"Outdated" analyzes how different forms of media, cultural norms, family pressure, and even laws, are produced to scare women into believing that if they don t devote themselves to finding a man, they ll be doomed to a life of loneliness and shame. Using interviews with young women that are living around, between, within, and outside of the romantic industrial complex, Mukhopadhyay weaves a narrative of the alternative ways that women today have elected to live their lives, and in doing so offers a fresh, feminist look at an old topic: How do diverse, independent young women date happily and successfullyand outside of the box?
Publishers Weekly® Reviews
- Reviewed in: Publishers Weekly, page .
- Review Date: 2011-08-15
- Reviewer: Staff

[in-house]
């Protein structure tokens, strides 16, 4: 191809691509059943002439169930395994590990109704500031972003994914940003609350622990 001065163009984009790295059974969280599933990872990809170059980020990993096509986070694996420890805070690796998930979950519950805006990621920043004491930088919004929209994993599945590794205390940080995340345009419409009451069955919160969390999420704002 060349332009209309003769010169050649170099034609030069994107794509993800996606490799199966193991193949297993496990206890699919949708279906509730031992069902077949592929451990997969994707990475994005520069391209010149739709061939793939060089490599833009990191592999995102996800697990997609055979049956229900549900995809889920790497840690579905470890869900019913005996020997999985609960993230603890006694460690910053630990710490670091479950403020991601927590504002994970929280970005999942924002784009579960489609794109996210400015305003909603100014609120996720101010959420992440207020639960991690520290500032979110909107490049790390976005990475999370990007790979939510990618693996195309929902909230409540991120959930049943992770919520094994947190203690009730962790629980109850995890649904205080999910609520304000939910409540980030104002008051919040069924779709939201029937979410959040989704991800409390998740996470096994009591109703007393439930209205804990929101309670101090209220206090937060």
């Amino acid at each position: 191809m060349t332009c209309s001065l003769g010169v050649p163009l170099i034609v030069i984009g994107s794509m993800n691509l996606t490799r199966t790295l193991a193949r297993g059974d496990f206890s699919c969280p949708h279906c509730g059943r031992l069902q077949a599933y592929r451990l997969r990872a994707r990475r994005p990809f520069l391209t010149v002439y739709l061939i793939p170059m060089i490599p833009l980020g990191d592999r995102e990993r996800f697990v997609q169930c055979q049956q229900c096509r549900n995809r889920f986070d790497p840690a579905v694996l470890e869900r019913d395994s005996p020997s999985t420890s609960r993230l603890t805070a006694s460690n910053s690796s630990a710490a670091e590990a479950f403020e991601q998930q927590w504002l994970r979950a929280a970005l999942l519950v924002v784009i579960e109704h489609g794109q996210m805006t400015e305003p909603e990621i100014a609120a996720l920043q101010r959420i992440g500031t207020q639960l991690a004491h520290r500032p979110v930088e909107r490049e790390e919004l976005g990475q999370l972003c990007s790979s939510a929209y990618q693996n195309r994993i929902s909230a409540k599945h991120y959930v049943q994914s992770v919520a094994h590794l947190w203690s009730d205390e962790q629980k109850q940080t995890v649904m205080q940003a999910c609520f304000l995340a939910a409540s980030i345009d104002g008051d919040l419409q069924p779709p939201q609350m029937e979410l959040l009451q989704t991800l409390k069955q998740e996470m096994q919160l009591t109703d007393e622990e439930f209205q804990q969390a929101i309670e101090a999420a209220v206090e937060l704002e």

In this accessible, thought-provoking book, journalist Mukhopadhyay (editor of the blog Feministing.com) examines the pitfalls of romantic relationships in a world dominated by sexism, gender essentialism, racism, and heteronormativity. She describes her project as "a feminist critique on how we understand dating and a road map to guide us through our feminist dating adventures." In doing so, she addresses the ways in which society pressures women to conform to antiquated stereotypes and stigmatizes anyone not actively trying to find a husband. She also calls out the sexist male writers of romantic self-help books aimed at women, including John Gray, Greg Behrendt, and Travis Stork, noting that "the self-help industry capitalizes on characterizing women as needy, wishy-washy, demanding too much, and being unstable." Ultimately, she asks: "how do we date as feminists in a world that is so structured around patriarchy, power, and privilege?" Mukhopadhyay provides many excellent suggestions, including a list of the ways that feminism makes a woman stronger, smarter, and happier in the dating world. Though the message may not be new, and for all practical purposes ignores the GLBT community, many young women will benefit from reading this book. (Oct.)